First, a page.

associations. The Access to Remedies report cited in
Etherington recommends initiating studies on the perceptions
of minority groups about how well they are treated by the
practising bar, and their knowledge of, and confidence in,
existing procedures of law societies for addressing

The Etherington report makes several specific
recommendations, summarizing from other reports. Open
hearings should be the rule, rather than camera disciplinary
proceedings. The benefits in terms of public confidence in
the legal profession and ultimately in the justice system,
that would accrue from open hearings would outweigh the
hardships and embarrassment of subsequently vindicated
lawyers. 347 There should be a study on the extent to which
existing or newly developed formal policies of open hearings
are being undermined by exceptions to the policies.<348>

Law societies should become involved in public education
campaigns to inform minority communities about the codes of
proper professional conduct for lawyers, about their rights
to lodge complaints, and the complaint mechanisms that are
available.<349> The law societies should consider using the
knowledge gained by public legal information organizations
in developing culturally sensitive and appropriate delivery
vehicles for this purpose.

Finally, some oversight mechanism should be developed to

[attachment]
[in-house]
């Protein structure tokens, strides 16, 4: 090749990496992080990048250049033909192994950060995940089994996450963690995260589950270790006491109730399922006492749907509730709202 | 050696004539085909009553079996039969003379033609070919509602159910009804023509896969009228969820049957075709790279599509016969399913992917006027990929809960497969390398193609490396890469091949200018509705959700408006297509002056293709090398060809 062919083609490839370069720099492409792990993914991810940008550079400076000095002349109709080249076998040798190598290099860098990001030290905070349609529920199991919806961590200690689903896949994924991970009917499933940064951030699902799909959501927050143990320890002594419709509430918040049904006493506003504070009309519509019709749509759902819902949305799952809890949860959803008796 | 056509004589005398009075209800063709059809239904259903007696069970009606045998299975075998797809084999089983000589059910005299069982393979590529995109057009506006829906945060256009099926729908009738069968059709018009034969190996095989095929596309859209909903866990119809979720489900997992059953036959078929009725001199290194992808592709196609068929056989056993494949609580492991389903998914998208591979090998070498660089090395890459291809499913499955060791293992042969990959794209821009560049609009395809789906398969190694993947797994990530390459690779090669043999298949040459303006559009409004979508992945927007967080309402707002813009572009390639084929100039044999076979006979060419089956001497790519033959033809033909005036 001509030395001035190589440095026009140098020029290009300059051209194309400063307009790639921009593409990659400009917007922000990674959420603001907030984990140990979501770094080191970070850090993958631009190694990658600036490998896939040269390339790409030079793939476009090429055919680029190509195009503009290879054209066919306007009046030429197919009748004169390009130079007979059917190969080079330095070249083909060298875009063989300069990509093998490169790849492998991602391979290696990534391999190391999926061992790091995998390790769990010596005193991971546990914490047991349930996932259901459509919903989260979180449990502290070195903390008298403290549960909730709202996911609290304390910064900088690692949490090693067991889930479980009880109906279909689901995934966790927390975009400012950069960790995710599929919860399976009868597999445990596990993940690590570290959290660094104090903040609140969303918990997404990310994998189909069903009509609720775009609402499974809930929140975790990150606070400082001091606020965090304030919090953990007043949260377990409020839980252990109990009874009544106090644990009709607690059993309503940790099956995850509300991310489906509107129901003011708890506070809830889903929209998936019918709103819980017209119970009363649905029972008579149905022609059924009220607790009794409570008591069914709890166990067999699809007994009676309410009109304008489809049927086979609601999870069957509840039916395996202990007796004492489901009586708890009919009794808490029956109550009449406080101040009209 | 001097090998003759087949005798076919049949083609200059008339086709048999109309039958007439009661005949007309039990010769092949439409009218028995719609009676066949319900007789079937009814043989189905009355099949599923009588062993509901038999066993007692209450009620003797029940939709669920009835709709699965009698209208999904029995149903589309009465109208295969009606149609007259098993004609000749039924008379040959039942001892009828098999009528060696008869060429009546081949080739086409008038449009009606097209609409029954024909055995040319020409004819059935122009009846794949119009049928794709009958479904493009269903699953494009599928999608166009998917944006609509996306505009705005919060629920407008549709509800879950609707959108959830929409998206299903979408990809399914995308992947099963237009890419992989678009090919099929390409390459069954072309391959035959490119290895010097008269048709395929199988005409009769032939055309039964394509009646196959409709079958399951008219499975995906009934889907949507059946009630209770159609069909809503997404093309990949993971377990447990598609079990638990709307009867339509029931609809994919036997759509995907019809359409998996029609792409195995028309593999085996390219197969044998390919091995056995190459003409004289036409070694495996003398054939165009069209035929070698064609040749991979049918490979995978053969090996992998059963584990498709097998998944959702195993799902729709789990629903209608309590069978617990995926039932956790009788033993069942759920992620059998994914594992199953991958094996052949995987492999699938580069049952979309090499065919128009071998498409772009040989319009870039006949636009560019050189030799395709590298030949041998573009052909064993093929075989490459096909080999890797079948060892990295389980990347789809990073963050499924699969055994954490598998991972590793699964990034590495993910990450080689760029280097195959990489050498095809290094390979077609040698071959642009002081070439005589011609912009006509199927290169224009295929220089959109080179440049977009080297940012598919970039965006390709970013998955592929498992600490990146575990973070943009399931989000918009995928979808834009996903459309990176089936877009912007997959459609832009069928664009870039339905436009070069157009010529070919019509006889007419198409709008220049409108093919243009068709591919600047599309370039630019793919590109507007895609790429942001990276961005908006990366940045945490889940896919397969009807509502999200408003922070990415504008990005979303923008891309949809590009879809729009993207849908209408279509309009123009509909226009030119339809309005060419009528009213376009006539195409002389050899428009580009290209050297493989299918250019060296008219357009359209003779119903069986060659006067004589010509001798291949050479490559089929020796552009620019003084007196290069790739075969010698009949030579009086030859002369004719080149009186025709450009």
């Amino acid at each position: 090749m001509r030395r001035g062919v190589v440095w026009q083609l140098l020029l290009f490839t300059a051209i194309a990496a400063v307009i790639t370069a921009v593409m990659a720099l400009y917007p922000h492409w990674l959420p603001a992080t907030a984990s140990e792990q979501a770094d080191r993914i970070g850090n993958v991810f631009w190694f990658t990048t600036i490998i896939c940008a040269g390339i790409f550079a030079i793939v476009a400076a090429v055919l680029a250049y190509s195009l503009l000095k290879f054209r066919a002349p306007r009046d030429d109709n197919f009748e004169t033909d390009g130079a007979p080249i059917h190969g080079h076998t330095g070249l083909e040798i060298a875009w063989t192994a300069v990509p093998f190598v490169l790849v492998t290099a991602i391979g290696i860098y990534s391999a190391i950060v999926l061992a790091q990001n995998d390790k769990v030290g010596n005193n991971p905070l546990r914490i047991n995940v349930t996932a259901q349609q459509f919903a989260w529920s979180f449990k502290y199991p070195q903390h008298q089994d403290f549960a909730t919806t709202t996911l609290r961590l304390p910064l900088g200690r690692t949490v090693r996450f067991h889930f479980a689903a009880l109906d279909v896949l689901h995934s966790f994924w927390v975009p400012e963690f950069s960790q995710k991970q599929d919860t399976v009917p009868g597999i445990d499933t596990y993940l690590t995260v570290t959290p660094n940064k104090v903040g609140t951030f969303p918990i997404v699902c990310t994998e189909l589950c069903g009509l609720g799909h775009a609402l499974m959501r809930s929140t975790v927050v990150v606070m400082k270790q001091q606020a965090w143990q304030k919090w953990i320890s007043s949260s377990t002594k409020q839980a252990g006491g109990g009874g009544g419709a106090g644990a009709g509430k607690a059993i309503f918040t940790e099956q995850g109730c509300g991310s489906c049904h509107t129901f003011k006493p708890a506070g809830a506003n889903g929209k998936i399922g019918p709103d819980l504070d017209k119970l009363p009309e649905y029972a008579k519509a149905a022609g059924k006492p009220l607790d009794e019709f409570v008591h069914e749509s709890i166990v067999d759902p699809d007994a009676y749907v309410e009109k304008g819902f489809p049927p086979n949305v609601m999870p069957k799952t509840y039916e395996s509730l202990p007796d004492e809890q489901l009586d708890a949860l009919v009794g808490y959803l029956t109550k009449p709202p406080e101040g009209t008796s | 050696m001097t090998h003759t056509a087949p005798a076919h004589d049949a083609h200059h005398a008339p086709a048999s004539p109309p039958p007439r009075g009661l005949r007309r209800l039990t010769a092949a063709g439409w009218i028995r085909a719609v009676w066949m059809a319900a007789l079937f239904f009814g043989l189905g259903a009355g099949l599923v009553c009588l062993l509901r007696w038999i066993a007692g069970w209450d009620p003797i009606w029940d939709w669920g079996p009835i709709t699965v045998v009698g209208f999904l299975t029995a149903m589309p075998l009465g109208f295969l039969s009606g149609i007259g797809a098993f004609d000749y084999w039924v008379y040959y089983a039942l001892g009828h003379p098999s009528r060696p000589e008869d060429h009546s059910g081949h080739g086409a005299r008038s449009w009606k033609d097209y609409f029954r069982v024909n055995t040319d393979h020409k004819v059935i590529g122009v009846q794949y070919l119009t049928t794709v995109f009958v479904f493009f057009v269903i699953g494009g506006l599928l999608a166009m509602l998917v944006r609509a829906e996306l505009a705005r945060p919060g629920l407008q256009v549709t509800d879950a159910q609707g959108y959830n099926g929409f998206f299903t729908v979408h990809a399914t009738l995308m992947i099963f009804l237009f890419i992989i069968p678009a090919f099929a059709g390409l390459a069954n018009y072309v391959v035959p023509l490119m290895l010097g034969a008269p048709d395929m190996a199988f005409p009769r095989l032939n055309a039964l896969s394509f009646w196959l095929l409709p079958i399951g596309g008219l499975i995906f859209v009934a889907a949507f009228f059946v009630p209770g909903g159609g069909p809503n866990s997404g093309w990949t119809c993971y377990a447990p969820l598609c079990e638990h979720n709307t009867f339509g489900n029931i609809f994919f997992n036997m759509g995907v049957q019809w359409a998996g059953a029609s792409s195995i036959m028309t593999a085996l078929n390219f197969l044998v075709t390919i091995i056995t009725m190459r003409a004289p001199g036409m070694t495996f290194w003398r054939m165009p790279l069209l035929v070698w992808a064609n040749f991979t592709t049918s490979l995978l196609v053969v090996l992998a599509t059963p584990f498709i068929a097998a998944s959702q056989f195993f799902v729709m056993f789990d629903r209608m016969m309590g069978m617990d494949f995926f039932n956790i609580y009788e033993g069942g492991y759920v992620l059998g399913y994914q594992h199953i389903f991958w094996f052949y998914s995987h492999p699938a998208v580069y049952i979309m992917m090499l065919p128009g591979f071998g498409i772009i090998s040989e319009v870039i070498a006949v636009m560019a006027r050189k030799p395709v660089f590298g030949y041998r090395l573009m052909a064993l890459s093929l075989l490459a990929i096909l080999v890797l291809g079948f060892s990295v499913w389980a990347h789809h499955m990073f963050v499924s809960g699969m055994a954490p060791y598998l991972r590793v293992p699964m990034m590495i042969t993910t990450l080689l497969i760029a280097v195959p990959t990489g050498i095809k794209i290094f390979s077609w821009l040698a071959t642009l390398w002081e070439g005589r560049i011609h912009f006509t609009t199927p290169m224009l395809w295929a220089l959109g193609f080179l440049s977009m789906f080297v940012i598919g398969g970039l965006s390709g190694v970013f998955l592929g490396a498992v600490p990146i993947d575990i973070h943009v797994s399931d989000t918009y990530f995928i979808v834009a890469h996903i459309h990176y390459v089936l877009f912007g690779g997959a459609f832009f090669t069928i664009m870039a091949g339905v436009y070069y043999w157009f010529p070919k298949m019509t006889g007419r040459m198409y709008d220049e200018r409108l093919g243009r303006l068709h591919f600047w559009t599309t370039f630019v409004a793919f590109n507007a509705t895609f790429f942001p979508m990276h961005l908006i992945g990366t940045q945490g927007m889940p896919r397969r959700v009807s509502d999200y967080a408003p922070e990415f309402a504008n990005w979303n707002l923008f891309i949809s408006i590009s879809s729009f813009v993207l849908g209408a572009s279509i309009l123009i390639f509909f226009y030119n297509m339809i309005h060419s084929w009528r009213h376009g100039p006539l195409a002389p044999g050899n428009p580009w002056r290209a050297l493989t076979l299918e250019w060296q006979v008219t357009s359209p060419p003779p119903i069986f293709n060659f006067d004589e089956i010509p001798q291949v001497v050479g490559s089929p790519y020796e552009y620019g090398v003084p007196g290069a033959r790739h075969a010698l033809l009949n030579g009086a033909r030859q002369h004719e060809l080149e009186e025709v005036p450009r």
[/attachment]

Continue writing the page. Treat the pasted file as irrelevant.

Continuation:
review cases where complainants are not happy with the
outcomes of disciplinary hearings.<350> Many of the same
concerns arise with respect to the judiciary as with the
bar. The Etherington report shows that there is some concern
that the formal mechanisms for pursuing complaints against
provincial and federal judges are not well known, and may be
perceived as remote and unresponsive.<351> In addition, lack
of sufficient remedial powers and lack of lay public
representation on compliant bodies may impede the
accessibility and the efficacy of complaint bodies.<352>

The hearings of the Canadian Judicial Council are normally
held in camera, except in very unusual circumstances such as
the Marshall Inquiry. Some provincial jurisdictions require
public disciplinary hearings only if the complaints are
significant and serious or are in the public interest.353
There is considerable variation in practices. The Access to
Remedies report recommends that all complaints hearings
should be "presumptively open, particularly when they
involve allegations of racist commentary or discrimination."

The Etherington report also recommends that codes of
judicial conduct be developed for all levels of the
judiciary with the advice and involvement of minority
communities.<355> Further, judicial councils should be
involved in public information campaigns to inform minority
communities about the codes of proper conduct for judges,
and about procedures for lodging complaints. Finally, as
discussed above, cross-cultural sensitization programs
should be reviewed and, where appropriate, strengthened.